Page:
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Old 06-08-2010, 04:12 AM   #1
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Default Carbonation Question

OK so a quick question, Ive read a few threads but havent really found the deffinitive answer so far and my internet is playing up so its easier just to ask.

Ive had a bitter (OG:1.048) bottled a month ago today and it has probably been sat too cold to carbonate and is still flat, the question is; will the yeast still be good to go now ive got them sat somewhere warmer?

Reading other theads Ive seen suggestions of adding more sugar but if I do that the beer is going to foam everywhere and Ill have bottle bombs if the yeast is going to make it, if not ill just have sweet, flat beer. The yeast was S-04 and the temps where around 15C (<60F)...

Also for anyone who finds this thread in the future how long would you expect an ale yeast such as this to lay dormant and still be able to carbonate when warmed up to room temps?

Cheers,

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Old 06-08-2010, 04:18 AM   #2
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Warming it will wake up the yeast. You may want to give your bottles a gentle roll to suspend the yeast and help them find the sugar.

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Old 06-08-2010, 04:22 AM   #3
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+1 for the gentle roll to rouse the yeast. Give 'um a stir and wait a little longer.

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Old 06-08-2010, 04:50 AM   #4
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yeah I gave them a (gentle) shake last night so I am hoping the yeast was just having a nap and will give me carbonation in the next week or two.

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Old 06-08-2010, 01:21 PM   #5
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Should be no problem, the yeast in essence will have just gone into 'hibernation', should be fine once the temp gets up.

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Old 06-08-2010, 08:31 PM   #6
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anyone ever have this same issue and managed to carb up the bottles weeks/months later? As we all have said the yeast should be fine but should I expect things to go as normal now or will there be a difference to how the beer would normally turn out?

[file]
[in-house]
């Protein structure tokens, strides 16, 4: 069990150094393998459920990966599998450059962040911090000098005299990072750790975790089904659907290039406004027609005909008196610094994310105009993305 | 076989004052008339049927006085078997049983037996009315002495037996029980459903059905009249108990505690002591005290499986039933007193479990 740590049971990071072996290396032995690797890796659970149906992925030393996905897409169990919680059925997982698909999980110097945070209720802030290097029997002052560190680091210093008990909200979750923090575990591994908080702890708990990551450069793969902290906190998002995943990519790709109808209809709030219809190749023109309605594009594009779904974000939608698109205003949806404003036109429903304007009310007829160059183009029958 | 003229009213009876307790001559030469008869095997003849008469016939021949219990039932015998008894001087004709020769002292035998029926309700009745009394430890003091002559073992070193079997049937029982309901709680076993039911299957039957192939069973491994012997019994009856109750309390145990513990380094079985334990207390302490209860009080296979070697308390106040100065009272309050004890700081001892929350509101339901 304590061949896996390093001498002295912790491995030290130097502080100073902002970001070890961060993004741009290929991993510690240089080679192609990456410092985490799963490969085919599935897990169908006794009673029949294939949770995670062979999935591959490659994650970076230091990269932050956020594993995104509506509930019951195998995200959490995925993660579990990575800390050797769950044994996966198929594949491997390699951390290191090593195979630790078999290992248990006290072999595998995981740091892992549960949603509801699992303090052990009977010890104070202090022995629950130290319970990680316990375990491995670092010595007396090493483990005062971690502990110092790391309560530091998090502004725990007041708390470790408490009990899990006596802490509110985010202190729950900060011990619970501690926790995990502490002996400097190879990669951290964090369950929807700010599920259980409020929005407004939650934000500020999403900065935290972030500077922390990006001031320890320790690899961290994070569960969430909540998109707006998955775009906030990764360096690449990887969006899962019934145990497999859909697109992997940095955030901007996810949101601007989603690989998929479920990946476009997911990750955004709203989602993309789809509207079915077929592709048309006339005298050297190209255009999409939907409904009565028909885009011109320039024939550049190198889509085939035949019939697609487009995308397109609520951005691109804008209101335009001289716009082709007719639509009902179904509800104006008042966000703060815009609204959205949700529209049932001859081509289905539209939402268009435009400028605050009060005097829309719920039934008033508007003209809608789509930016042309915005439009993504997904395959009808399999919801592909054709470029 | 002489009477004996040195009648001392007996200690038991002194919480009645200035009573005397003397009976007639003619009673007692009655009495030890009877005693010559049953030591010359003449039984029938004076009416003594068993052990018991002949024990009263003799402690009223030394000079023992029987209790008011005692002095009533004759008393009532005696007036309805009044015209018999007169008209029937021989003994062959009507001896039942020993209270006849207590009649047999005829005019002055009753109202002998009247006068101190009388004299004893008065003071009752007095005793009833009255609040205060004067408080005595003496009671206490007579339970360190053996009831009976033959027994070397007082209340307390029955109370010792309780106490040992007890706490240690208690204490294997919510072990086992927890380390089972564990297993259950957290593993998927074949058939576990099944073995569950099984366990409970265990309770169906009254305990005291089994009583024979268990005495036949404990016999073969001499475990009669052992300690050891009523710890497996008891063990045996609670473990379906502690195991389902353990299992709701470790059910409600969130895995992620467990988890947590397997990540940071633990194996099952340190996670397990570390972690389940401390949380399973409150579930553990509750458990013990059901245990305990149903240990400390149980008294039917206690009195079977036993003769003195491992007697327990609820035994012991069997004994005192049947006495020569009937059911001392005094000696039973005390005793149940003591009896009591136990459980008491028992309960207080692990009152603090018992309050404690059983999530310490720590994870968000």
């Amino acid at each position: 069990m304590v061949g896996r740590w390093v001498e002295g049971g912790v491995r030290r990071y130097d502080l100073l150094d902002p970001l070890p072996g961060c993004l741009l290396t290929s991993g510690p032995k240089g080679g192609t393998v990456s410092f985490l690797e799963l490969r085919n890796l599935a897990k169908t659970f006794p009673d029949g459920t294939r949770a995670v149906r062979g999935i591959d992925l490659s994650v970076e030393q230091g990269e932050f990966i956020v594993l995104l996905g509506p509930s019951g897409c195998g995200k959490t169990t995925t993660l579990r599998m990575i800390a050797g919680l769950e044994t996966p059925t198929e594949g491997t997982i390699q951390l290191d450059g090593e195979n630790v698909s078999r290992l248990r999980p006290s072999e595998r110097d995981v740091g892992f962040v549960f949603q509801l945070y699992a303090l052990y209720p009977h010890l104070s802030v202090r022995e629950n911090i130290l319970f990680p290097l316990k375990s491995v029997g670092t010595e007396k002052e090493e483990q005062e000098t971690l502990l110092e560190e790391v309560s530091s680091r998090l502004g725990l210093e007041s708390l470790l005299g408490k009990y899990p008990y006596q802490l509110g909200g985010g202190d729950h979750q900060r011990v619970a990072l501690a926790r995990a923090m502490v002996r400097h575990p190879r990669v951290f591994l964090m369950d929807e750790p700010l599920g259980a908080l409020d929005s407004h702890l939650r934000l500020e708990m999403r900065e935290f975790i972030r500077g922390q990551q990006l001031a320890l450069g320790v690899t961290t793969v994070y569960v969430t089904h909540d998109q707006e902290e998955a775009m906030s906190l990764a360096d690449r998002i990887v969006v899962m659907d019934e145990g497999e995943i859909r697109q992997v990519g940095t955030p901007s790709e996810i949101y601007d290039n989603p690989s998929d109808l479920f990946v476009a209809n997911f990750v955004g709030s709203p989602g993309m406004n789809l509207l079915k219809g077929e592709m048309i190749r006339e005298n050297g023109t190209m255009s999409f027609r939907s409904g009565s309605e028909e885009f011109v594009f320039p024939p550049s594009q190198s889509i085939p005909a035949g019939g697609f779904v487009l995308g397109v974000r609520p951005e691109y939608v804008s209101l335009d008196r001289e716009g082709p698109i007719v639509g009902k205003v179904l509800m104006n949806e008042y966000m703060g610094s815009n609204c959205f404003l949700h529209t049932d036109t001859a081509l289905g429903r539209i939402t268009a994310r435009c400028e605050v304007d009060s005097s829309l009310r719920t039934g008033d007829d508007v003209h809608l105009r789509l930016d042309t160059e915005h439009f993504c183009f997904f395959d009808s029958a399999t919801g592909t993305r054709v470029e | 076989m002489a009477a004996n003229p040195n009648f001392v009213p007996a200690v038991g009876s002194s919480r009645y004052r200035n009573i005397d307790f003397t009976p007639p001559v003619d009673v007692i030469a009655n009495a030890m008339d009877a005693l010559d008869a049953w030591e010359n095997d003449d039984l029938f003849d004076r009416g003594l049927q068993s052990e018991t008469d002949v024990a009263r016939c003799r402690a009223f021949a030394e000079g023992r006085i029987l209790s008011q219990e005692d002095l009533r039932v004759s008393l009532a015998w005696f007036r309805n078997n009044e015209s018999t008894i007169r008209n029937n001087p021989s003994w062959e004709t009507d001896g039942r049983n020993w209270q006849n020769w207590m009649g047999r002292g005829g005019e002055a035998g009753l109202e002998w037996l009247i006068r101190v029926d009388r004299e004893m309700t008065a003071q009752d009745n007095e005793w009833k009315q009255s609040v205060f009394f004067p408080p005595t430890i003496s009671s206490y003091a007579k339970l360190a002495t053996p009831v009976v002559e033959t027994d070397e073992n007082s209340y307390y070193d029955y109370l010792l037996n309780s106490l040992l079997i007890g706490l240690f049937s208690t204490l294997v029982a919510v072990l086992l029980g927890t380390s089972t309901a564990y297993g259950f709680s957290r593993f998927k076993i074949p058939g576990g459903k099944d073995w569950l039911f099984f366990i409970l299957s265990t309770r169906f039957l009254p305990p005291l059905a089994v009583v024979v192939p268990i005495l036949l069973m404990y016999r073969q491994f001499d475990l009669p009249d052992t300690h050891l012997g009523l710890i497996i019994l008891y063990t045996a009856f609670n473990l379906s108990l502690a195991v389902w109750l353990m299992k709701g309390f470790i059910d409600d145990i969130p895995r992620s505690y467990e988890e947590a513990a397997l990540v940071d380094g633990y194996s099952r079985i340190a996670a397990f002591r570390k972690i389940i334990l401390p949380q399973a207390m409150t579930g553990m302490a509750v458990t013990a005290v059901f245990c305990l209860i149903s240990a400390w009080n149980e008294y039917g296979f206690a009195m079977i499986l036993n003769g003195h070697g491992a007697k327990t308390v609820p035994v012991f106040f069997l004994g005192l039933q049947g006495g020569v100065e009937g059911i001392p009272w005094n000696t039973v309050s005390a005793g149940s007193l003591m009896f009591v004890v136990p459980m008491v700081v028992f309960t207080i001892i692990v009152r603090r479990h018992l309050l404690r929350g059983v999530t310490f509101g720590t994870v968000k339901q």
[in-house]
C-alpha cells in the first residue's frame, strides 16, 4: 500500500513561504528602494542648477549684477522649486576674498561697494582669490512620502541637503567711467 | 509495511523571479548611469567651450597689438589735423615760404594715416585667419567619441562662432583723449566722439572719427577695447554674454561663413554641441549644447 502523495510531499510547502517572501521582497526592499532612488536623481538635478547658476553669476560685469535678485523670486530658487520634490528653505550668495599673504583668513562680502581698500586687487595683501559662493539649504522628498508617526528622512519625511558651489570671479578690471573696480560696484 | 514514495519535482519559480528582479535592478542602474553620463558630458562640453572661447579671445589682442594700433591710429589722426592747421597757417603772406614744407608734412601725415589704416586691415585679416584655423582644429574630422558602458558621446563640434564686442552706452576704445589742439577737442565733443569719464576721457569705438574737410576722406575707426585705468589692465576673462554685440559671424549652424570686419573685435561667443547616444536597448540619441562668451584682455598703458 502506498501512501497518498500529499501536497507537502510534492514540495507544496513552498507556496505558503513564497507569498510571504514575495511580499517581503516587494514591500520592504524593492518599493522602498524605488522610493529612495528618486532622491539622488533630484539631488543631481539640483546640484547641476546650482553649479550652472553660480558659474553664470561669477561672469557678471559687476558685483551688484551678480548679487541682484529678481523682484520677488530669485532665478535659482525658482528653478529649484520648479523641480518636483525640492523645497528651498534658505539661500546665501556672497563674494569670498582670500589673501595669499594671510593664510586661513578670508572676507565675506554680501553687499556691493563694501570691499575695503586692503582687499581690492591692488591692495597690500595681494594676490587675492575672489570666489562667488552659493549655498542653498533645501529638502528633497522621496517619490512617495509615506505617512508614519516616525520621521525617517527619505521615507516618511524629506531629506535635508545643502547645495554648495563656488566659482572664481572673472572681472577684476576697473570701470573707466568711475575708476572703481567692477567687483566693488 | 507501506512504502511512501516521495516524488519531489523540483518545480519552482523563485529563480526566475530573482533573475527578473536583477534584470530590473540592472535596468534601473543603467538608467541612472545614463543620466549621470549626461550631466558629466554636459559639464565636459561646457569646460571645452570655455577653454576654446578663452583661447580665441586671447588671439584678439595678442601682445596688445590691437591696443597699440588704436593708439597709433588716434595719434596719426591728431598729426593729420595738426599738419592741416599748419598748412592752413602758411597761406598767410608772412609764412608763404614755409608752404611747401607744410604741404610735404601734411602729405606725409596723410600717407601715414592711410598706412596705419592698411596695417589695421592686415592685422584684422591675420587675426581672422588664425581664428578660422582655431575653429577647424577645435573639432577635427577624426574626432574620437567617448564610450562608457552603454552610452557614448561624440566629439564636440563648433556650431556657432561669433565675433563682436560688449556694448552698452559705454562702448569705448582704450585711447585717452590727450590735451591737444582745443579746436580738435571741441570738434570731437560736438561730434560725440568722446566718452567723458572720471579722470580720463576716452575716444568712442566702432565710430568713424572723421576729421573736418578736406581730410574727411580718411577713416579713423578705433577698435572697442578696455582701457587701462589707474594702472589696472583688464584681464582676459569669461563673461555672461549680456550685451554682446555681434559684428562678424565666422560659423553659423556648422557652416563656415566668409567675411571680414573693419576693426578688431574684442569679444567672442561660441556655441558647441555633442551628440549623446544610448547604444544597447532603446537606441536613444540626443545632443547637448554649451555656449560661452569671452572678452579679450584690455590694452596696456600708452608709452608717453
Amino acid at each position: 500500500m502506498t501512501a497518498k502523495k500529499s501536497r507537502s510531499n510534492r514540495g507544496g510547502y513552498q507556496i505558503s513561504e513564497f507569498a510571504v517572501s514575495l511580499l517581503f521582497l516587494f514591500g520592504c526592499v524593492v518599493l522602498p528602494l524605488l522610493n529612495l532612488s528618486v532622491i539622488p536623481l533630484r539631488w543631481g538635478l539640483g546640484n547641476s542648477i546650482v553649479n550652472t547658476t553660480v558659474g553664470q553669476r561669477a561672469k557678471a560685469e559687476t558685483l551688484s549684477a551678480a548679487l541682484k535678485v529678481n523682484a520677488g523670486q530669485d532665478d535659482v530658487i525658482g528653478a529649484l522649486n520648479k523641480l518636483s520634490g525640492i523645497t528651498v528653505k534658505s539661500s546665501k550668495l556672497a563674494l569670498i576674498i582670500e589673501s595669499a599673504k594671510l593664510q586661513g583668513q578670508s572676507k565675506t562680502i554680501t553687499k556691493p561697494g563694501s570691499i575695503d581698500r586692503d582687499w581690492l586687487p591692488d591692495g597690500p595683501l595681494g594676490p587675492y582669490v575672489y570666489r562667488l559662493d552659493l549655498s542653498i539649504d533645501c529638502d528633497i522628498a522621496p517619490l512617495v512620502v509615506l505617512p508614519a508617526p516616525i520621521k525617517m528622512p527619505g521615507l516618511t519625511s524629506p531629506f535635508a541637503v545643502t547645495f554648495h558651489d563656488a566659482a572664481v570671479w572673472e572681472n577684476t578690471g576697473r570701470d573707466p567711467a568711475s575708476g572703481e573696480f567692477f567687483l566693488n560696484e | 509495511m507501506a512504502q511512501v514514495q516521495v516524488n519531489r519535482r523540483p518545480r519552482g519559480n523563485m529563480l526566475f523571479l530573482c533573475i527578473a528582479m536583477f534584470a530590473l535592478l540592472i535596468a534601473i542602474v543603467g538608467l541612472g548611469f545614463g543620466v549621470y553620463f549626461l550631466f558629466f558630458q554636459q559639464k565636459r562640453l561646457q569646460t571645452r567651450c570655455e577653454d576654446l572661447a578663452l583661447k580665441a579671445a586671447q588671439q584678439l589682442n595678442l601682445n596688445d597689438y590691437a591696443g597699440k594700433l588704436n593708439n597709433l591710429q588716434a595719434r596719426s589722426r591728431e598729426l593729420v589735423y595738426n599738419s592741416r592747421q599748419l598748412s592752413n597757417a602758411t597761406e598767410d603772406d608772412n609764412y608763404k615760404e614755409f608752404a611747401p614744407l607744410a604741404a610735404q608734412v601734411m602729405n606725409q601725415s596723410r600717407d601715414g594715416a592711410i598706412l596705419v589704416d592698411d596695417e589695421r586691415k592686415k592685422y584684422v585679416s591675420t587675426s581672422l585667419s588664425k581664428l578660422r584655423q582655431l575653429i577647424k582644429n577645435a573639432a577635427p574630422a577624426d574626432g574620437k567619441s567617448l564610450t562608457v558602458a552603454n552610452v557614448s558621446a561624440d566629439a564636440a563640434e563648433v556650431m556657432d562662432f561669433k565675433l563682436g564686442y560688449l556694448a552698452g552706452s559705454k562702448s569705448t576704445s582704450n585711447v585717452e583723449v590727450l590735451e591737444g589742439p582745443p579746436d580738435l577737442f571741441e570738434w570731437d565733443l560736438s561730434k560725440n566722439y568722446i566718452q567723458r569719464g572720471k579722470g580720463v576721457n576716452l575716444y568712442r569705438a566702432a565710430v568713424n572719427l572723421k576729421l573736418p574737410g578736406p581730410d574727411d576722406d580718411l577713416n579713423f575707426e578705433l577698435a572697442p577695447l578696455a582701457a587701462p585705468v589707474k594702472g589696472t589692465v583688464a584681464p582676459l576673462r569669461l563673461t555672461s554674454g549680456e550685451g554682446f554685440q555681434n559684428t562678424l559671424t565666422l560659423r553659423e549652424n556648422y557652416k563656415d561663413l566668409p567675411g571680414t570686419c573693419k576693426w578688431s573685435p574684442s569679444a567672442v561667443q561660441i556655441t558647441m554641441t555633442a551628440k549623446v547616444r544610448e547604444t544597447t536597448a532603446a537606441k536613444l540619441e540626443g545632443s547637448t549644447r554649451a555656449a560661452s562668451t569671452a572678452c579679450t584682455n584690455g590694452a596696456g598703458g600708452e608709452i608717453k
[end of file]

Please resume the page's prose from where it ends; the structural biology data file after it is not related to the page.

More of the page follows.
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Old 06-08-2010, 08:36 PM   #7
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Quote:
Originally Posted by Pommy View Post
anyone ever have this same issue and managed to carb up the bottles weeks/months later? As we all have said the yeast should be fine but should I expect things to go as normal now or will there be a difference to how the beer would normally turn out?
The yeast will wake up from their slumber like nothing happened, eat the sugar and carbonate the beer just fine. In the winter, in my loft where the ambient temps are only in the low 60's the beer takes forever to carb, but the minute the temps rise come spring, even the longest dormant bottle just seems to "pop." And they come up to carb perfectly.

Unless you froze the beer and burst the yeast cells, there's nothing to worry about.
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Old 06-09-2010, 08:32 PM   #8
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cheers for that Revvy, that was the reassurance I was hoping for Certainly didnt freeze the beer at any point or get below 50F at the most so it may just mean all my beer will be ready at once, when the weather warms up a bit.

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Old 06-13-2010, 07:05 AM   #9
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How can I tell if there is actually any yeast in there, should I try culture up a some from the bottle? Its flat as a pancake and Im getting worried. I didn't realise it was only a week since the OP so ill give it another two at room temps then if its still flat I will start to seriously worry and see if I can make some bubbles through an airlock with the stuff off the bottom of the offending bottle. Until then, I know RDWHAHB. I know its only a week but I was expecting some bubbles this time

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Old 06-13-2010, 04:46 PM   #10
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Just gotta have faith. The yeast are pros, they know what they are doing. If yeast can be harvested and beer brewed it's been encased in amber for 45 million years, then it can stand going from 60 to 70 degrees.

http://www.wired.com/science/discove...urrentPage=all

This happens all the time. In the winter my loft stays in the low 60's, beers take forever to carb. But the minute my ambient temps go above 70, they wake up and the beer goes fizz just fine.

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